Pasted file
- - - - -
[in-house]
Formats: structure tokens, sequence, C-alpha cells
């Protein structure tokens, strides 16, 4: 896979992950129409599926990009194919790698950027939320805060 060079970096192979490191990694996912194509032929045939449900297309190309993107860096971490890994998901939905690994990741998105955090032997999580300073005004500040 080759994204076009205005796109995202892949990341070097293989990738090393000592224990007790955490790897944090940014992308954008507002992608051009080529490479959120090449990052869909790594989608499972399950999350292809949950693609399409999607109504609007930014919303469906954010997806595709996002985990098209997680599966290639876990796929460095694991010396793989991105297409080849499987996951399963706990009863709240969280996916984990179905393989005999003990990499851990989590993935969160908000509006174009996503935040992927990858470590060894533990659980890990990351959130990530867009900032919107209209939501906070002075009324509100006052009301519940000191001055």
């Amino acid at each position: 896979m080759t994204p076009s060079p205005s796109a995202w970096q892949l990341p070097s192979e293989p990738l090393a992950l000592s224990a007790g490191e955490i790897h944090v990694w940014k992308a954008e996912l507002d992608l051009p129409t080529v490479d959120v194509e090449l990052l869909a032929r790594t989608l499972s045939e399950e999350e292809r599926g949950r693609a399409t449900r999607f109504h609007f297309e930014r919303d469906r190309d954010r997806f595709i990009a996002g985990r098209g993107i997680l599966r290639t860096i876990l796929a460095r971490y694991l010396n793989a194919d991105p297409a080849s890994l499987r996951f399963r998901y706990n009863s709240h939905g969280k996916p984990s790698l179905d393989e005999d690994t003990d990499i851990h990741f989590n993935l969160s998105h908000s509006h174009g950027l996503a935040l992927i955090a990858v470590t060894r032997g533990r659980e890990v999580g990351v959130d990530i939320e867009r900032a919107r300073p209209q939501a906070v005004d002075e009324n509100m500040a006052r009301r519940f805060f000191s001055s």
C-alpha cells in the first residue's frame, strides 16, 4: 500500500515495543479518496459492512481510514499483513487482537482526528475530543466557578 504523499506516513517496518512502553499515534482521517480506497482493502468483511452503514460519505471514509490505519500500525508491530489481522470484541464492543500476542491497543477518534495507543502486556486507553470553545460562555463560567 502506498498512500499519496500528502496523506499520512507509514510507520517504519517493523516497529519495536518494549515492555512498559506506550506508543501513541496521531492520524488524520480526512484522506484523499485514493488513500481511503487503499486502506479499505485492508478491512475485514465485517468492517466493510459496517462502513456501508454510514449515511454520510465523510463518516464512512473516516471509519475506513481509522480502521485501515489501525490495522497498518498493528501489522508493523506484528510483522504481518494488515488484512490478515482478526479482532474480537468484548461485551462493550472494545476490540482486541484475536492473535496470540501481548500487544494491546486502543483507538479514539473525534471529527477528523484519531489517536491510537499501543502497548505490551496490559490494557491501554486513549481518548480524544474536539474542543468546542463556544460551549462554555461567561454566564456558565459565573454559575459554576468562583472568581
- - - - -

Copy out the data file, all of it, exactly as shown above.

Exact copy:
[in-house]
Formats: structure tokens, sequence, C-alpha cells
């Protein structure tokens, strides 16, 4: 896979992950129409599926990009194919790698950027939320805060 060079970096192979490191990694996912194509032929045939449900297309190309993107860096971490890994998901939905690994990741998105955090032997999580300073005004500040 080759994204076009205005796109995202892949990341070097293989990738090393000592224990007790955490790897944090940014992308954008507002992608051009080529490479959120090449990052869909790594989608499972399950999350292809949950693609399409999607109504609007930014919303469906954010997806595709996002985990098209997680599966290639876990796929460095694991010396793989991105297409080849499987996951399963706990009863709240969280996916984990179905393989005999003990990499851990989590993935969160908000509006174009996503935040992927990858470590060894533990659980890990990351959130990530867009900032919107209209939501906070002075009324509100006052009301519940000191001055």
């Amino acid at each position: 896979m080759t994204p076009s060079p205005s796109a995202w970096q892949l990341p070097s192979e293989p990738l090393a992950l000592s224990a007790g490191e955490i790897h944090v990694w940014k992308a954008e996912l507002d992608l051009p129409t080529v490479d959120v194509e090449l990052l869909a032929r790594t989608l499972s045939e399950e999350e292809r599926g949950r693609a399409t449900r999607f109504h609007f297309e930014r919303d469906r190309d954010r997806f595709i990009a996002g985990r098209g993107i997680l599966r290639t860096i876990l796929a460095r971490y694991l010396n793989a194919d991105p297409a080849s890994l499987r996951f399963r998901y706990n009863s709240h939905g969280k996916p984990s790698l179905d393989e005999d690994t003990d990499i851990h990741f989590n993935l969160s998105h908000s509006h174009g950027l996503a935040l992927i955090a990858v470590t060894r032997g533990r659980e890990v999580g990351v959130d990530i939320e867009r900032a919107r300073p209209q939501a906070v005004d002075e009324n509100m500040a006052r009301r519940f805060f000191s001055s």
C-alpha cells in the first residue's frame, strides 16, 4: 500500500515495543479518496459492512481510514499483513487482537482526528475530543466557578 504523499506516513517496518512502553499515534482521517480506497482493502468483511452503514460519505471514509490505519500500525508491530489481522470484541464492543500476542491497543477518534495507543502486556486507553470553545460562555463560567 502506498498512500499519496500528502496523506499520512507509514510507520517504519517493523516497529519495536518494549515492555512498559506506550506508543501513541496521531492520524488524520480526512484522506484523499485514493488513500481511503487503499486502506479499505485492508478491512475485514465485517468492517466493510459496517462502513456501508454510514449515511454520510465523510463518516464512512473516516471509519475506513481509522480502521485501515489501525490495522497498518498493528501489522508493523506484528510483522504481518494488515488484512490478515482478526479482532474480537468484548461485551462493550472494545476490540482486541484475536492473535496470540501481548500487544494491546486502543483507538479514539473525534471529527477528523484519531489517536491510537499501543502497548505490551496490559490494557491501554486513549481518548480524544474536539474542543468546542463556544460551549462554555461567561454566564456558565459565573454559575459554576468562583472568581